Netflix: Citizen Hastings, the Silicon Valley mogul
A few decades ago, Los Gatos, a small town south of San Francisco Bay, was a hippie stronghold. At the foot of the hills of Santa Cruz, people came to cut themselves off from the world, to immerse themselves in an alternative universe. A time that is definitely over. From now on, the town is chic and ultra-connected: with the turn of new technologies, at the end of the last century, the destiny of this wooded region has changed. Flower Power has faded, Silicon Valley has blossomed.
Today, Los Gatos is the bastion of the spoiled of the digital century. The demanding mantra of the municipality – “listen, learn, change, grow” (listen, learn, change, grow) – displayed on street lamps in the center. And this is where Reed Hastings built his empire, an empire that takes up much of Winchester Boulevard. On one side of Highway 85, which runs towards Cupertino, birthplace of Apple, terracotta-colored buildings, in the style of this old Hispanic region; on the other side, buildings of glass and metal, connected by overhead walkways. Opposite, on the other side of the boulevard, a small café, a massage room, another for yoga, and a branch of the Alliance Française. L’American way of lifebut happy California way.
An idea born of “Apollo 13”
This universe is that of Netflix, even if Reed Hastings was born in 1960 at the other end of the country, in Boston. The child was from the East Coast; the adult was born in the West. This is where he studied, at the prestigious Stanford University, about thirty kilometers from the headquarters of the king of streaming. The young man has not worked on cinema or audiovisual. He immersed himself in artificial intelligence. A profitable investment: at the age of 37, he had already made his fortune, selling the software company founded six years earlier for 750 million dollars.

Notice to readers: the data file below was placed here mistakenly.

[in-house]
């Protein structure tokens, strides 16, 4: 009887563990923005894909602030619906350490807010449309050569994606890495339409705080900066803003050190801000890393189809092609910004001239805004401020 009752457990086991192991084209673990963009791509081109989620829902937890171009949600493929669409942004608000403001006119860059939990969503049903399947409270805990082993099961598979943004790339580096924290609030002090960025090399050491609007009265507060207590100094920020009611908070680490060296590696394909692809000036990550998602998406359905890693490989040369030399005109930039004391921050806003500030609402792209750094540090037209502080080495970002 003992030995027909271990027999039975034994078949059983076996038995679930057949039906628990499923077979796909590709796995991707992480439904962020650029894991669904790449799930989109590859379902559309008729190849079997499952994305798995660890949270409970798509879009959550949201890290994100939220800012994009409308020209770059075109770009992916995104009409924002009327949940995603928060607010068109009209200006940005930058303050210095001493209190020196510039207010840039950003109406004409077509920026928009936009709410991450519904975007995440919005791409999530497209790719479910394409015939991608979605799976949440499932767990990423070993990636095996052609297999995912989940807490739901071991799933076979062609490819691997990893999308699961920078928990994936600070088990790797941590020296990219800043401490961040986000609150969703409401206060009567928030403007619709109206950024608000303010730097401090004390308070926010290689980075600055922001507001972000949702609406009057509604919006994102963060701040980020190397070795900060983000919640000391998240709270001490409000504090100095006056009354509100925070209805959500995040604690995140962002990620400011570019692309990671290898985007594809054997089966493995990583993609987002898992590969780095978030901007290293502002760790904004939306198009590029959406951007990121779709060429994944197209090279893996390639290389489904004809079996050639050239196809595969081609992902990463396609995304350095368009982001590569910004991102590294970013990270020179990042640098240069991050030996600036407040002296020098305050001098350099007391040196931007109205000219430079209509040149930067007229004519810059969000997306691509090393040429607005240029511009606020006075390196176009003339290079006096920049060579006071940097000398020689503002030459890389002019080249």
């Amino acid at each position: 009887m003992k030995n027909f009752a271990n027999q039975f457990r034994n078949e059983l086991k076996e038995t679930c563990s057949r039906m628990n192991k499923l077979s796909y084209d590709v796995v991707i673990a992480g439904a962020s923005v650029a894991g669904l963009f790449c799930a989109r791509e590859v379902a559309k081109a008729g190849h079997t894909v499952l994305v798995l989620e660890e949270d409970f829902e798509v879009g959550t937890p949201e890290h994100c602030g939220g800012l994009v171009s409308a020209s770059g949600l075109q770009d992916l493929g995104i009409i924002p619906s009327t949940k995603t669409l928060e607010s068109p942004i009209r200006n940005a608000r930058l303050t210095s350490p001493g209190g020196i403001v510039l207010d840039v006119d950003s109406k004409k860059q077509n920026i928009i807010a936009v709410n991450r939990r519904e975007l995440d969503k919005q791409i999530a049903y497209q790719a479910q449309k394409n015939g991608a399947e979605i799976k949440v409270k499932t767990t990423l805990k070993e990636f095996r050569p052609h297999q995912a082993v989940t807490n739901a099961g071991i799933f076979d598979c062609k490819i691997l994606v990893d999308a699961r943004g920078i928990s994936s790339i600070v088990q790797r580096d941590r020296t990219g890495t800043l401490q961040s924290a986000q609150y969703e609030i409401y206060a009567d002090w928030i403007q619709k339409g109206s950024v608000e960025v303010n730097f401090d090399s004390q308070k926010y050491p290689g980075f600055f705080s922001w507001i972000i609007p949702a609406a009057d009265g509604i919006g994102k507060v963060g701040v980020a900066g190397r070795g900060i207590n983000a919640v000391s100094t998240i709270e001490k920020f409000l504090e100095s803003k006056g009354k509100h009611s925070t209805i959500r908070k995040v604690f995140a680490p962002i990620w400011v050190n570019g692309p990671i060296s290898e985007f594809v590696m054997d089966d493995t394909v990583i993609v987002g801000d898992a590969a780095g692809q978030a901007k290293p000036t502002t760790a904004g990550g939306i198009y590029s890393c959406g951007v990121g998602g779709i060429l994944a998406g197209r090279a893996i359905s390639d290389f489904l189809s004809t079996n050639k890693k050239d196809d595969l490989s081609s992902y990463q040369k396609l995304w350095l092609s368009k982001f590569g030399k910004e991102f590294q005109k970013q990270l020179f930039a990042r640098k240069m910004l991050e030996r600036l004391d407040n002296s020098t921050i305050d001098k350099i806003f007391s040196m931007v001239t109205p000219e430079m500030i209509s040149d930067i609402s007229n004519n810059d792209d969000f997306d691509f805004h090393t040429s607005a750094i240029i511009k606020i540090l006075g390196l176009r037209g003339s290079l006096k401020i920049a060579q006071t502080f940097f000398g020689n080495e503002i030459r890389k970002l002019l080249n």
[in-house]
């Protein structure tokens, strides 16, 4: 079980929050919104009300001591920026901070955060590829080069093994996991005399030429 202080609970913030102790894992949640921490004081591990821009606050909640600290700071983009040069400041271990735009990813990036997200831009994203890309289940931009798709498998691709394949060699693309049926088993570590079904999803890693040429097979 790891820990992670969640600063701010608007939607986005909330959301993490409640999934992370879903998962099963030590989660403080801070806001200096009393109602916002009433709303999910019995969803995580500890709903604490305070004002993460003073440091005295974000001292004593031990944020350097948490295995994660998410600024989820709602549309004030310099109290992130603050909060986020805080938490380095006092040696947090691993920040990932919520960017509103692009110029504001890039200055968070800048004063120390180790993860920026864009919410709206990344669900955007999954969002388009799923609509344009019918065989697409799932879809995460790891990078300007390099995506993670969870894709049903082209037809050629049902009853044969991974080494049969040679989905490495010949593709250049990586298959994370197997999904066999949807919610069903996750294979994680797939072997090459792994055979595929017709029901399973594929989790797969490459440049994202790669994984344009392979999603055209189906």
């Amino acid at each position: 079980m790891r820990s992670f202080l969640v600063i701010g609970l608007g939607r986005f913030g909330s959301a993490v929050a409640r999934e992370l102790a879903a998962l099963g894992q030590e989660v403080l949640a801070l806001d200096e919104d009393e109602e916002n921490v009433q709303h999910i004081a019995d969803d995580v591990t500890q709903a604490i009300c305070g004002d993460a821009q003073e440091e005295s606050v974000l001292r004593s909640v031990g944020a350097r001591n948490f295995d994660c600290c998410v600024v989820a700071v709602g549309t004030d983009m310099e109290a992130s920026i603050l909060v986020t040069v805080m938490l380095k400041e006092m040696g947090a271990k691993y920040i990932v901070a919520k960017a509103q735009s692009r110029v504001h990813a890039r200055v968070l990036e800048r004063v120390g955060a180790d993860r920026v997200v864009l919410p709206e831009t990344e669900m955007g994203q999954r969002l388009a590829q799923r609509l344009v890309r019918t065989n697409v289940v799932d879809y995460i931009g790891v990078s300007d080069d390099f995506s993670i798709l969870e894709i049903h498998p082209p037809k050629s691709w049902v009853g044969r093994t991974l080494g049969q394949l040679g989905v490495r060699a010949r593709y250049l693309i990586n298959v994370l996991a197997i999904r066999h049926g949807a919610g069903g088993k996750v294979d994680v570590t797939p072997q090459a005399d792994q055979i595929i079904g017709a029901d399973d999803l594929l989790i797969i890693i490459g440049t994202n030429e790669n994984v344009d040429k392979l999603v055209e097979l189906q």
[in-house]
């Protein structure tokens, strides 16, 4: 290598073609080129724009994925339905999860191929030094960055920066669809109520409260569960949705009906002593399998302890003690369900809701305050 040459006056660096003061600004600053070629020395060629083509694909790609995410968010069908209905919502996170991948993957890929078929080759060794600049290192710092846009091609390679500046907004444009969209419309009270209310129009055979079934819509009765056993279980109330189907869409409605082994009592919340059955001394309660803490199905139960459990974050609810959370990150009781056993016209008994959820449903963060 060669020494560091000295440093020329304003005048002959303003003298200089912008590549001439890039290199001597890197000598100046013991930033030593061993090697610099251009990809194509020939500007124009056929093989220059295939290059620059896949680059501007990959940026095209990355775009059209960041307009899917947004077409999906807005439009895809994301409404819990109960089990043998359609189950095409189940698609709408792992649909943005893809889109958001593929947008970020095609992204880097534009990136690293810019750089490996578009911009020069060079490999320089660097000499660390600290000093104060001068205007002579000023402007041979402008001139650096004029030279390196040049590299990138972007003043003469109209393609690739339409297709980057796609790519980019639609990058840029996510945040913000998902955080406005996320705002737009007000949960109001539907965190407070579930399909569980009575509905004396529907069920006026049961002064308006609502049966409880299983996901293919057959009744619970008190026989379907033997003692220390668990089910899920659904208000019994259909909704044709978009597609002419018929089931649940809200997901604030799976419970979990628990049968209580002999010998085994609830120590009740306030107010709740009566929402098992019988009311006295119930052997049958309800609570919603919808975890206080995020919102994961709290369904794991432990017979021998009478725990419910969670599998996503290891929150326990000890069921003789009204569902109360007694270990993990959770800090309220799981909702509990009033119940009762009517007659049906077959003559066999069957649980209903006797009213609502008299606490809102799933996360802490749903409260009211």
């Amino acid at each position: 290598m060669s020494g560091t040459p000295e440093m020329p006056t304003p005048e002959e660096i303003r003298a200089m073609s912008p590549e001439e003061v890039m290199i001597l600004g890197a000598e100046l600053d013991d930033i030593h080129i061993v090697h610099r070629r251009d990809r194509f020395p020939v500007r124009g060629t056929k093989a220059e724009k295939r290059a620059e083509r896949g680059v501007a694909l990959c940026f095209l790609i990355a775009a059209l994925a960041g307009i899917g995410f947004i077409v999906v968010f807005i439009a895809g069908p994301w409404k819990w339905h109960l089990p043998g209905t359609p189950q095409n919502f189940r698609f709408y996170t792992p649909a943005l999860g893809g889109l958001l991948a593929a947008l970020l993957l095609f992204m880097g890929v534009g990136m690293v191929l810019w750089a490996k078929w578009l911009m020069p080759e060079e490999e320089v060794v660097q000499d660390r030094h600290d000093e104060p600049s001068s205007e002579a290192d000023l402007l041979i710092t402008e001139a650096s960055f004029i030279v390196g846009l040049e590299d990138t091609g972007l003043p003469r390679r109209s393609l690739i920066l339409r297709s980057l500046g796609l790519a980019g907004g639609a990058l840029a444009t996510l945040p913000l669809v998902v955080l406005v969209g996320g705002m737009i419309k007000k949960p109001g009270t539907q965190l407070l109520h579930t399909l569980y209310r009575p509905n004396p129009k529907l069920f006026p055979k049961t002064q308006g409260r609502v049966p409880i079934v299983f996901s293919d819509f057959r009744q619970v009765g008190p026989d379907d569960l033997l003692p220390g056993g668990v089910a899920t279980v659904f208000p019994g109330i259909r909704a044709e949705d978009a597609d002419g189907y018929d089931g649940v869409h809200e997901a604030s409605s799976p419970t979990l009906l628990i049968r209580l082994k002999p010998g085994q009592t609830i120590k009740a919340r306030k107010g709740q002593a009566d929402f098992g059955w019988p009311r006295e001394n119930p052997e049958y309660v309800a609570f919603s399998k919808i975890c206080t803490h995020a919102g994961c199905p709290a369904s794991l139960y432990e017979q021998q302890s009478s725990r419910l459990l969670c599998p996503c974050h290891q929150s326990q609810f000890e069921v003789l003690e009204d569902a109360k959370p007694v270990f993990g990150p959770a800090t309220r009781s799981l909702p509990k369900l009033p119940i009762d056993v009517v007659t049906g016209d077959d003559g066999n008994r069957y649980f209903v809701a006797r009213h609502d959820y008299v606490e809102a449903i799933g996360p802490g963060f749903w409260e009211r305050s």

As the 21st century approachese century so promising, Reed Hastings was already rich and still young. But to do what ? Returning to one’s first love – education? Before Stanford, he had joined the Peace Corps, the volunteer service created by John Fitzgerald Kennedy to help developing countries, and spent two years in Swaziland (now Eswatini) teaching maths.
Except that at Stanford he had acquired new tastes. Cinephilia? Always not. For him, the most important film in history – his own, anyway – is without a doubt Apollo 13, a good entertainment by Ron Howard devoted to the conquest of space. It will be his grail: it is from this video cassette that the idea of Netflix, season 1 was born. Reed Hastings had rented it from the video club in his neighborhood, but the film had quickly disappeared under a merry mess. When he reappeared later, the return date had passed, and he had been charged a $40 fee…
“Create a community”
Hence the idea of revolutionizing video rental to make it more flexible. Subscription ? Return by post? Amazon had just started with books. Why not the video? Too heavy, too expensive, too fragile with VHS. But a new technology was pointing its nose: the DVD. Prior to the release of this new medium, Reed Hastings put a CD in an envelope, which he sent to himself. Arrived in good condition, and for a very low price. Bank!